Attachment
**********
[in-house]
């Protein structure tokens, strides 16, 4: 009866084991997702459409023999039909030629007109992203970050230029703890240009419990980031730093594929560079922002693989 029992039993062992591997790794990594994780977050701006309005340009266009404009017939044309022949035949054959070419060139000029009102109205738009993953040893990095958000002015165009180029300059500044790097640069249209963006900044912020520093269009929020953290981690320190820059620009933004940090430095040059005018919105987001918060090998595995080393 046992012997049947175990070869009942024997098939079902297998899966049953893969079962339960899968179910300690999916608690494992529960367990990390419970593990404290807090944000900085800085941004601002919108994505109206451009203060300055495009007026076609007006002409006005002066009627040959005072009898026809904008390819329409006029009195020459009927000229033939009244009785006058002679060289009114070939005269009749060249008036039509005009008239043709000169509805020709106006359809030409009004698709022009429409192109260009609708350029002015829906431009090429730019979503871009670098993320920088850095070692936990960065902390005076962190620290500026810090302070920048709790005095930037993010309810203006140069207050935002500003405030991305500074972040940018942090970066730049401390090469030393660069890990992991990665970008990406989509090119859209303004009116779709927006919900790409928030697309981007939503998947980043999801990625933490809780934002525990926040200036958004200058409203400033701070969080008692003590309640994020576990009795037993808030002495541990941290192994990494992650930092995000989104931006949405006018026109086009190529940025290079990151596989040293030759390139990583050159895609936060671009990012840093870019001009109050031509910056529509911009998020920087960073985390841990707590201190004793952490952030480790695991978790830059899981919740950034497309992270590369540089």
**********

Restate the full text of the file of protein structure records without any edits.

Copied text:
[in-house]
């Protein structure tokens, strides 16, 4: 009866084991997702459409023999039909030629007109992203970050230029703890240009419990980031730093594929560079922002693989 029992039993062992591997790794990594994780977050701006309005340009266009404009017939044309022949035949054959070419060139000029009102109205738009993953040893990095958000002015165009180029300059500044790097640069249209963006900044912020520093269009929020953290981690320190820059620009933004940090430095040059005018919105987001918060090998595995080393 046992012997049947175990070869009942024997098939079902297998899966049953893969079962339960899968179910300690999916608690494992529960367990990390419970593990404290807090944000900085800085941004601002919108994505109206451009203060300055495009007026076609007006002409006005002066009627040959005072009898026809904008390819329409006029009195020459009927000229033939009244009785006058002679060289009114070939005269009749060249008036039509005009008239043709000169509805020709106006359809030409009004698709022009429409192109260009609708350029002015829906431009090429730019979503871009670098993320920088850095070692936990960065902390005076962190620290500026810090302070920048709790005095930037993010309810203006140069207050935002500003405030991305500074972040940018942090970066730049401390090469030393660069890990992991990665970008990406989509090119859209303004009116779709927006919900790409928030697309981007939503998947980043999801990625933490809780934002525990926040200036958004200058409203400033701070969080008692003590309640994020576990009795037993808030002495541990941290192994990494992650930092995000989104931006949405006018026109086009190529940025290079990151596989040293030759390139990583050159895609936060671009990012840093870019001009109050031509910056529509911009998020920087960073985390841990707590201190004793952490952030480790695991978790830059899981919740950034497309992270590369540089």